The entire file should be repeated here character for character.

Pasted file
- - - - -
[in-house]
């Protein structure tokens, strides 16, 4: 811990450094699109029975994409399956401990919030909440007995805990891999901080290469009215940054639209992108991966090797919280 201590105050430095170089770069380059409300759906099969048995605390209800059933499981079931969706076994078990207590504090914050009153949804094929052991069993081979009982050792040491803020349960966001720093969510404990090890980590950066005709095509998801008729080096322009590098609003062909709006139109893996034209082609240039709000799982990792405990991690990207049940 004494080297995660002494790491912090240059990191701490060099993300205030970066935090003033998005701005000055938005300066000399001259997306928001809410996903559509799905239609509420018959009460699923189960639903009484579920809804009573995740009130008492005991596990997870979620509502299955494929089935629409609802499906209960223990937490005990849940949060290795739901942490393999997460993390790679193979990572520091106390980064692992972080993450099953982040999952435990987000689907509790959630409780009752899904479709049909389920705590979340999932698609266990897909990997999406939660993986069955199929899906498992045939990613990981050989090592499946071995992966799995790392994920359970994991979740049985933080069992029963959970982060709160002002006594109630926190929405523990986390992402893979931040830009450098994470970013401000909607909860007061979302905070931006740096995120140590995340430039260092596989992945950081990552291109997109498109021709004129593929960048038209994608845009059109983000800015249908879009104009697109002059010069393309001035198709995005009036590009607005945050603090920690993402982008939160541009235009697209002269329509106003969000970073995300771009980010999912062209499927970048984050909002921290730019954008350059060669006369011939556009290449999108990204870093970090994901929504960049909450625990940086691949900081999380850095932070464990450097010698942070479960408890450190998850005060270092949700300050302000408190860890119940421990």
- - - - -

[in-house]
């Protein structure tokens, strides 16, 4: 811990450094699109029975994409399956401990919030909440007995805990891999901080290469009215940054639209992108991966090797919280 201590105050430095170089770069380059409300759906099969048995605390209800059933499981079931969706076994078990207590504090914050009153949804094929052991069993081979009982050792040491803020349960966001720093969510404990090890980590950066005709095509998801008729080096322009590098609003062909709006139109893996034209082609240039709000799982990792405990991690990207049940 004494080297995660002494790491912090240059990191701490060099993300205030970066935090003033998005701005000055938005300066000399001259997306928001809410996903559509799905239609509420018959009460699923189960639903009484579920809804009573995740009130008492005991596990997870979620509502299955494929089935629409609802499906209960223990937490005990849940949060290795739901942490393999997460993390790679193979990572520091106390980064692992972080993450099953982040999952435990987000689907509790959630409780009752899904479709049909389920705590979340999932698609266990897909990997999406939660993986069955199929899906498992045939990613990981050989090592499946071995992966799995790392994920359970994991979740049985933080069992029963959970982060709160002002006594109630926190929405523990986390992402893979931040830009450098994470970013401000909607909860007061979302905070931006740096995120140590995340430039260092596989992945950081990552291109997109498109021709004129593929960048038209994608845009059109983000800015249908879009104009697109002059010069393309001035198709995005009036590009607005945050603090920690993402982008939160541009235009697209002269329509106003969000970073995300771009980010999912062209499927970048984050909002921290730019954008350059060669006369011939556009290449999108990204870093970090994901929504960049909450625990940086691949900081999380850095932070464990450097010698942070479960408890450190998850005060270092949700300050302000408190860890119940421990």